Determining ways to measure the conditions and performance of a national freight work emerged as a top priority for the Transportation Department’s newly formed Freight Policy Council on Thursday.
The council — aimed at creating a national freight strategy — invited interested parties ranging from policymakers to carriers to have their say on what metrics and other considerations should guide the shaping of a plan. The council is also looking to get more states to develop their own freight plans and is still discussing what a national plan should embody. The formation of the council to build the nation’s first freight policy was called for by Congress in its recently passed $105 billion surface transportation bill.
“We must tackle three key challenges. First, we must develop a national strategic vision on freight. Second, the public and private sector must work together to invest in our nation’s freight network. And third, we must and plan delivery freight infrastructure projects faster and more efficiently than ever,” said DOT Secretary Ray LaHood.
One suggestion was that DOT determine the major traffic flows and of what commodities, and determine which freight projects are needed and their costs. The Maryland Department of Transportation did both before unveiling its freight plan in 2009, said Nicole Katsikides, director of MDOT’s office of freight and intermodalism.
“We realized that some of these projects could be resolved through policy solutions or modes talking to each other,” she said.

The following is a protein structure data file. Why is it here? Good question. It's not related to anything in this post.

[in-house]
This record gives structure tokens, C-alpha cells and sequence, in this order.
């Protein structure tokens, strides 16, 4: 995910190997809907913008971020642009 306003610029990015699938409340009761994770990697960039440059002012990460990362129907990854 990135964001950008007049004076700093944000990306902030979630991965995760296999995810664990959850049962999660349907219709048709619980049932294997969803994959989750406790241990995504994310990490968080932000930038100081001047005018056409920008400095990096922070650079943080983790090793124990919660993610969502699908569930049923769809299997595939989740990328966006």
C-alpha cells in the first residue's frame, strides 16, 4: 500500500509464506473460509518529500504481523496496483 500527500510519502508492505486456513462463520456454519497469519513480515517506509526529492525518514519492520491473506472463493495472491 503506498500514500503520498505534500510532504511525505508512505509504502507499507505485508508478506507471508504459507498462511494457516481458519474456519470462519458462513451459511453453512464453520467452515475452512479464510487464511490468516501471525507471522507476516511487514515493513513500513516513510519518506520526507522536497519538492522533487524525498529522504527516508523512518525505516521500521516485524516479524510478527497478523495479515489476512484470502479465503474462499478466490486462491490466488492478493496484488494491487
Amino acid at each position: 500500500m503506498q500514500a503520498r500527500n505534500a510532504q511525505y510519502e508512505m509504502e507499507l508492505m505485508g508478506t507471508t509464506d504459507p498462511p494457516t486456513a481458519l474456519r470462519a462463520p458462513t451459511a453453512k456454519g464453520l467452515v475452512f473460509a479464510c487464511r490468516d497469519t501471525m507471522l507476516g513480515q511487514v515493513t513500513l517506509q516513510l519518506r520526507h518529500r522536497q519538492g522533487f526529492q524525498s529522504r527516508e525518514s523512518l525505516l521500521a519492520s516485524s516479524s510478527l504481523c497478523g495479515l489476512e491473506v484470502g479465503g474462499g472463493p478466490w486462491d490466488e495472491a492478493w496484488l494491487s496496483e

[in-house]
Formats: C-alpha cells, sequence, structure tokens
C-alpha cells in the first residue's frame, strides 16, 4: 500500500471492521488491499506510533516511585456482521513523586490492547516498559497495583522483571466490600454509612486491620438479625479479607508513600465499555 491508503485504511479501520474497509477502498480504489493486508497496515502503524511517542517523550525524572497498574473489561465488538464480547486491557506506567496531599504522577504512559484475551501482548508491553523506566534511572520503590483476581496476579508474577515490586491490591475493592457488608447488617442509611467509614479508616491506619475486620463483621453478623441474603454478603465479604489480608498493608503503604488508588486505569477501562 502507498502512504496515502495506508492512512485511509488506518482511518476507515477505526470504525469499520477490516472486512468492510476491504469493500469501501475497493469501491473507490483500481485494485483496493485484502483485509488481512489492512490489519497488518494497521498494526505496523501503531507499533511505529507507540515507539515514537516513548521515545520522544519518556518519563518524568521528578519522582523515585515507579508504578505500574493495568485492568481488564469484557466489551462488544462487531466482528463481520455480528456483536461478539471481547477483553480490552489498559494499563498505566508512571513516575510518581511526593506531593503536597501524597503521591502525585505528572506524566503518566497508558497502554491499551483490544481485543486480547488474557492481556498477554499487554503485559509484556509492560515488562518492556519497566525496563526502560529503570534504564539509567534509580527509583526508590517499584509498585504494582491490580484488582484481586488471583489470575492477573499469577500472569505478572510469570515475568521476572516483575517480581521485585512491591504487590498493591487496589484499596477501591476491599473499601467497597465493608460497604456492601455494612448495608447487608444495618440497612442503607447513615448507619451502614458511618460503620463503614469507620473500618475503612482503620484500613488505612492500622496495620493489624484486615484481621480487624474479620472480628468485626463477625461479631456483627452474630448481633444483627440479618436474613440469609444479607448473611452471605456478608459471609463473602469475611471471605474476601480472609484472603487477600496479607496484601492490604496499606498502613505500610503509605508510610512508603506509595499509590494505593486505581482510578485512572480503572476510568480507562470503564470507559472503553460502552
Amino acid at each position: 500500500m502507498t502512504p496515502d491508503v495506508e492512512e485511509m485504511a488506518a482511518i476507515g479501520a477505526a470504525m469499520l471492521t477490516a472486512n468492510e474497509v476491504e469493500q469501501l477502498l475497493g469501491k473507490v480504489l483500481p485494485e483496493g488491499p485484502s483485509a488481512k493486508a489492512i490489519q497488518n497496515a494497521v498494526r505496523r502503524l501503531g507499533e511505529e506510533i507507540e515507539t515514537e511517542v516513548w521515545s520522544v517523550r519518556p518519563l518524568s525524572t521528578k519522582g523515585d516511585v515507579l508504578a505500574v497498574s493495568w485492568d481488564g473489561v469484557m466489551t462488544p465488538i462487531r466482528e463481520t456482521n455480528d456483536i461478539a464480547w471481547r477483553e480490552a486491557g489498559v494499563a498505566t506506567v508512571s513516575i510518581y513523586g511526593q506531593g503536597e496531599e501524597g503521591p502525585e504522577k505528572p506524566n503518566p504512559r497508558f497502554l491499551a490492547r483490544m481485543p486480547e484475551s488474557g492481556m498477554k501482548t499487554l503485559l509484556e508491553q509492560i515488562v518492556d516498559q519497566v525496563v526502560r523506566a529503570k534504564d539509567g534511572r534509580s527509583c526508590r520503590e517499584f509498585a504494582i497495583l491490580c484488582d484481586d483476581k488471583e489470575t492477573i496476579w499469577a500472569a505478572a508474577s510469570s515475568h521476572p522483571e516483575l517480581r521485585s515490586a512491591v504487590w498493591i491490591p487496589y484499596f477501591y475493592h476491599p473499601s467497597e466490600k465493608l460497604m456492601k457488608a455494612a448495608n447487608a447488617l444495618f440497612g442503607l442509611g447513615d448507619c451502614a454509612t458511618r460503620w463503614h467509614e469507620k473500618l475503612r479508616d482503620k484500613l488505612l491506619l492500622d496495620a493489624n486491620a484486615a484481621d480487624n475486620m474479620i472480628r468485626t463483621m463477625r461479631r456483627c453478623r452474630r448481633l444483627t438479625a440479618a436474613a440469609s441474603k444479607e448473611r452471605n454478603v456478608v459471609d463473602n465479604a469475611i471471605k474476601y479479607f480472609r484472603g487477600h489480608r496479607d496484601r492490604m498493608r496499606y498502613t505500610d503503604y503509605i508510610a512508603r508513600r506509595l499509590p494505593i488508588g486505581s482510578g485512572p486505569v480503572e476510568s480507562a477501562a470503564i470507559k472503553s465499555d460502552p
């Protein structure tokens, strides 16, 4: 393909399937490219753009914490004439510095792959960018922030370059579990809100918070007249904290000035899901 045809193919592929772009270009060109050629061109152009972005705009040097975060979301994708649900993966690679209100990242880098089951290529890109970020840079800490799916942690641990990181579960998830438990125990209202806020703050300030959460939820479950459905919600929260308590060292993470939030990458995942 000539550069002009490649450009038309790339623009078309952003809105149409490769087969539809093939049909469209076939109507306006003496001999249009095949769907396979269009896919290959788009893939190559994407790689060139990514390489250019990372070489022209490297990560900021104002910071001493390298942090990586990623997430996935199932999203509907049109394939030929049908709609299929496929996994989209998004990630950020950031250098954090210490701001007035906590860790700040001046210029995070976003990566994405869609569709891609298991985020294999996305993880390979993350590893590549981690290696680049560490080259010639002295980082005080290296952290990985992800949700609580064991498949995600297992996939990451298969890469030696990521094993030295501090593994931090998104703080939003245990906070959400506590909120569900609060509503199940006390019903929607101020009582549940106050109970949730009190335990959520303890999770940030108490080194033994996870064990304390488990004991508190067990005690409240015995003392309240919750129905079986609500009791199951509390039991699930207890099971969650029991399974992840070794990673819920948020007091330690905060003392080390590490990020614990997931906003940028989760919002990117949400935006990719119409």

For instance, the problem of highway congestion could be solved by increasing freight rail capacity nearby, helping to fix two problems with one project. Her comments paralleled those of Randy Mullett, Con-way vice president of government relations and public affairs. Instead of focusing only on improving the physical infrastructure, particularly in an uncertain funding climate, he emphasized looking at how changes in operations, such as double-stacking container rail trains, can provide modal efficiencies.
He added that the transportation industry needs to “get beyond the idea that this is some kinds of zero-sum game.” There will be more than enough freight for all carriers in the coming years, but they won’t be up to the task unless they cooperate.
Freight projects should also be funded by their worth, not on whose legislative representatives “shout the loudest and have the most political power,” Mullett said. One way to minimize the influence of political clout on the project funding process is to create a matrix determining an initiative’s worth. Reliability, the top concern for ocean shipping customers, should feature prominently in any type of metric used to create a freight plan, said Bill Kenwell, senior vice president and chief commercial officer at Maersk Line Ltd.
Other suggestions that came from attendees of the listening session include:
— Creation of a freight-focused office in the DOT to complement the council.
— Gain more traffic data from carriers and better use already public data.
— Metrics should also measure safety, air quality and lifecycle managements costs.
— Pay particular attention to the first and last mile of the supply chain.
Those interested in shaping the freight plan can share their ideas and comments via an online platform.